A visit to Presqu’ile Provincial Park will show considerable damage from recent storms. Winds howling off Lake Ontario have toppled many large trees, their roots torn from the ground. Park staff have been busy removing those trees that pose a danger along the roadways, in campgrounds, and trails. Volunteers from The Friends of Presqu’ile have been repairing damaged boardwalks and trails. Many of the toppled trees are Ash, weakened by the Emerald Ash Borer. Visitors frequently ask, “When will the fallen and dead trees in the forest be removed?” The answer may surprise you!
Standing dead trees, called snags, and fallen logs are a vital part of forest ecology. Both are teeming with living creatures, all dependent on one another. A perfect example of the importance of standing dead trees involves woodpeckers. We’ve all heard, and perhaps seen, a woodpecker industriously digging holes in dead trees. The woodpecker is looking for food, the insects that inhabit the dead tree. The holes dug out by the woodpeckers become nesting sites and small animal dens for squirrels, small rodents, bats, snakes, weasels and more. Over 50 larger animal species make dens in dead trees, as do thousands of insect
species. Woodpeckers, chickadees, owls, nuthatches, and even several species of ducks use cavities in dead trees to nest.
Fallen logs are also full of life. They provide “room and board” for many. Insects, such as beetles live there, they attract other wildlife to feed on them. This attracts larger animals looking for their next meal. The insects and other small animals that burrow through the logs help the logs decompose, which provides much needed nutrients for the soil. Much of the soil layer at Presqu’ile is quite shallow, so these nutrients are critical to ensuring the soil is rich enough to support new seedlings.
The forests of Presqu’ile Provincial Park are constantly being replenished and renewed. Some trees, such as the Eastern Hemlock and Yellow Birch, release seeds that actually germinate on the rotting logs on the forest floor. Next time you are walking on one
of the forested trails, look for the small plants growing from the logs; they will eventually become mature trees. Unfortunately, these tender plants are a favourite meal for the deer in the park.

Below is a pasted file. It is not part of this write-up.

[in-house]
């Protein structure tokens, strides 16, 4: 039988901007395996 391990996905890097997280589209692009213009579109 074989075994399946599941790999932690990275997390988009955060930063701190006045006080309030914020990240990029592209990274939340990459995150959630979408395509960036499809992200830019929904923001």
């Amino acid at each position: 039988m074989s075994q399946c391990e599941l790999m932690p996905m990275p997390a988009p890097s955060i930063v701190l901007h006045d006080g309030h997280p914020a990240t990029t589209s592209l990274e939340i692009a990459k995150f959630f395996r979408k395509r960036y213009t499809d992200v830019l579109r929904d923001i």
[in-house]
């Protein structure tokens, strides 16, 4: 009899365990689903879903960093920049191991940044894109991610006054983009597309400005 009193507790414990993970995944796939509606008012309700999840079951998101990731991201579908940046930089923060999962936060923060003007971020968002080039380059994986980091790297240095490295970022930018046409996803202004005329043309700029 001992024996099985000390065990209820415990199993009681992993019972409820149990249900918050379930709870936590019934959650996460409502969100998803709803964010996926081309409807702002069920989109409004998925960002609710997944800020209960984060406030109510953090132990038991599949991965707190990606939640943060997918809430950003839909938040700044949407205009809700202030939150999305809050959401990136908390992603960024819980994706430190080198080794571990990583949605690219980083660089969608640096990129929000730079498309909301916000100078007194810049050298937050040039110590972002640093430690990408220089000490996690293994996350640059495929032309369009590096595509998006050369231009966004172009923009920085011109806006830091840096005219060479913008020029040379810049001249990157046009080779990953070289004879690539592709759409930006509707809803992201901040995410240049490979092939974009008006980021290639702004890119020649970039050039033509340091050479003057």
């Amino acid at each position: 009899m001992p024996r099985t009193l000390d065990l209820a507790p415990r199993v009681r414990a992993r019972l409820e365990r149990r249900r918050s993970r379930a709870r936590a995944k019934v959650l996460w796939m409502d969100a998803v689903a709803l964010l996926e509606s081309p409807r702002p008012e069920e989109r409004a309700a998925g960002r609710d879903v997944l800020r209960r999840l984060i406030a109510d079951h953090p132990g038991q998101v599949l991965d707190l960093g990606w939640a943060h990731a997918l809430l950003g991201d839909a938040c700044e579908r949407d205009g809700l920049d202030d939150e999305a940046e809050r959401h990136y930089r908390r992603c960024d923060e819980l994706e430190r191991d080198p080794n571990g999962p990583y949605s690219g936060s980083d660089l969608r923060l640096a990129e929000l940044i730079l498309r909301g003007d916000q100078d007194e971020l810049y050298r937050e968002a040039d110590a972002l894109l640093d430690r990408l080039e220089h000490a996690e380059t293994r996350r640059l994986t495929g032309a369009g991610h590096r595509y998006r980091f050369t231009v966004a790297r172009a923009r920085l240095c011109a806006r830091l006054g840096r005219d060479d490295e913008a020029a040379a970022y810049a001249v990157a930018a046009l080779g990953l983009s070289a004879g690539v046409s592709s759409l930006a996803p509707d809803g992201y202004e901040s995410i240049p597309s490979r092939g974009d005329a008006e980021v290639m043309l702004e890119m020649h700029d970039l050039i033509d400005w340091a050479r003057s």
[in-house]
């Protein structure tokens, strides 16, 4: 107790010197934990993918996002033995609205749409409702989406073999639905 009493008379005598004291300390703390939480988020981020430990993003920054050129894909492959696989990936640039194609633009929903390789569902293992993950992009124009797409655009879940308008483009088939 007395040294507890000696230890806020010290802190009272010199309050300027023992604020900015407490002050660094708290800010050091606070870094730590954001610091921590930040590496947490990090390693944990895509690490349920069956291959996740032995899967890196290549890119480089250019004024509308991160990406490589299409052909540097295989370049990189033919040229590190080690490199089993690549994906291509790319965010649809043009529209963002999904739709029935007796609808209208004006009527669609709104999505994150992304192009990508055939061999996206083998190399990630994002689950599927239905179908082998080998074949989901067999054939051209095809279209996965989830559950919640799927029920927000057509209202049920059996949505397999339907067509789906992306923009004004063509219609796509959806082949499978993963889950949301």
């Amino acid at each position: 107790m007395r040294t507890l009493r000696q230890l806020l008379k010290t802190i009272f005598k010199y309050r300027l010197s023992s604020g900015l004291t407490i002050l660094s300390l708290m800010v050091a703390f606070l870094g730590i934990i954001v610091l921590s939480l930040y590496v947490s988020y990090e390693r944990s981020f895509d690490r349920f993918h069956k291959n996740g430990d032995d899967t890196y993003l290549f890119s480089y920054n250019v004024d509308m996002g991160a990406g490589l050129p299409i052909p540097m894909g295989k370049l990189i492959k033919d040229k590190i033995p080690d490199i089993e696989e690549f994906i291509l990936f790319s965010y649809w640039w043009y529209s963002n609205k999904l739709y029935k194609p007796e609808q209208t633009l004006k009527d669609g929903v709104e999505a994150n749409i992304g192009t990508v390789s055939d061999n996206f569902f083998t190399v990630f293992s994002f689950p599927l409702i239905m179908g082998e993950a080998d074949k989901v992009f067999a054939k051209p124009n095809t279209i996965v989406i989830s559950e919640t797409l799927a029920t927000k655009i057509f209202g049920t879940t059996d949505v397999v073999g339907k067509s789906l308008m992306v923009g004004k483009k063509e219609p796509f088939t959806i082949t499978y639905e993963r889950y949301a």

To help maintain forest health and provide native vegetation in heavily used areas, the park has its own nursery, one of the very few within the provincial parks system. Park staff collect seeds from native species of trees growing within the park. These are planted and nurtured in the nursery until they are sturdy enough to be transplanted. Each year, park staff and volunteers from The Friends of Presqu’ile Park plant approximately 600 young trees in various areas of the park to replace some of those that have fallen or died. You may notice some of the saplings are protected in white buckets—these can control moisture or protect the trees from hungry wildlife, particularly deer. Both the tree nursery and the fall tree planting operations are financially supported by the Friends of Presqu’ile Park.
On your next park visit, take a stroll along Jobes' Woods Trail. It is easily accessible thanks to the boardwalk built by volunteers from The Friends of Presqu’ile Park. You will walk through an old growth forest and be able to see layers or stratification. There are four distinct layers—wildflowers and ferns on the ground; shrubs and young trees at eye level; then, small tree species and immature trees; and finally, far above your head, is the canopy of mature trees.
During this short walk, you will see examples of standing dead trees, permeated with holes to house small creatures. You will also see fallen logs and uprooted trees teeming with life. The living forest, in all its messy glory, is on full display.